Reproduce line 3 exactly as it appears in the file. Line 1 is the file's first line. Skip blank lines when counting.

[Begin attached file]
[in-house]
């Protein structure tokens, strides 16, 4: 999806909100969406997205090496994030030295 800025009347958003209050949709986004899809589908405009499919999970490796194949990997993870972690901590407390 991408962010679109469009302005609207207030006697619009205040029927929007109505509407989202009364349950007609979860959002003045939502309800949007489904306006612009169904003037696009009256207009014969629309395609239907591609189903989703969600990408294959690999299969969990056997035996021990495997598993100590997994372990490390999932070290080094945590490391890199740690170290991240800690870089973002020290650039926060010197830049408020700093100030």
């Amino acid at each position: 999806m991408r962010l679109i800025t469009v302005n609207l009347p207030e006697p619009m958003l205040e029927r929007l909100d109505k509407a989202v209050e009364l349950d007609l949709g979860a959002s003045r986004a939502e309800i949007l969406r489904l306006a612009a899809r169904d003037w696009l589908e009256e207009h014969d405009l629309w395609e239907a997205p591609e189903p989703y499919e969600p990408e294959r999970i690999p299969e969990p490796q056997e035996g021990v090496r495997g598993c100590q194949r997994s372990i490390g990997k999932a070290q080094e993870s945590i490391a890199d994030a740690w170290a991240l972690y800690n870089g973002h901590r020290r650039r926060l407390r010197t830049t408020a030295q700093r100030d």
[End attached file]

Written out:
């Amino acid at each position: 999806m991408r962010l679109i800025t469009v302005n609207l009347p207030e006697p619009m958003l205040e029927r929007l909100d109505k509407a989202v209050e009364l349950d007609l949709g979860a959002s003045r986004a939502e309800i949007l969406r489904l306006a612009a899809r169904d003037w696009l589908e009256e207009h014969d405009l629309w395609e239907a997205p591609e189903p989703y499919e969600p990408e294959r999970i690999p299969e969990p490796q056997e035996g021990v090496r495997g598993c100590q194949r997994s372990i490390g990997k999932a070290q080094e993870s945590i490391a890199d994030a740690w170290a991240l972690y800690n870089g973002h901590r020290r650039r926060l407390r010197t830049t408020a030295q700093r100030d």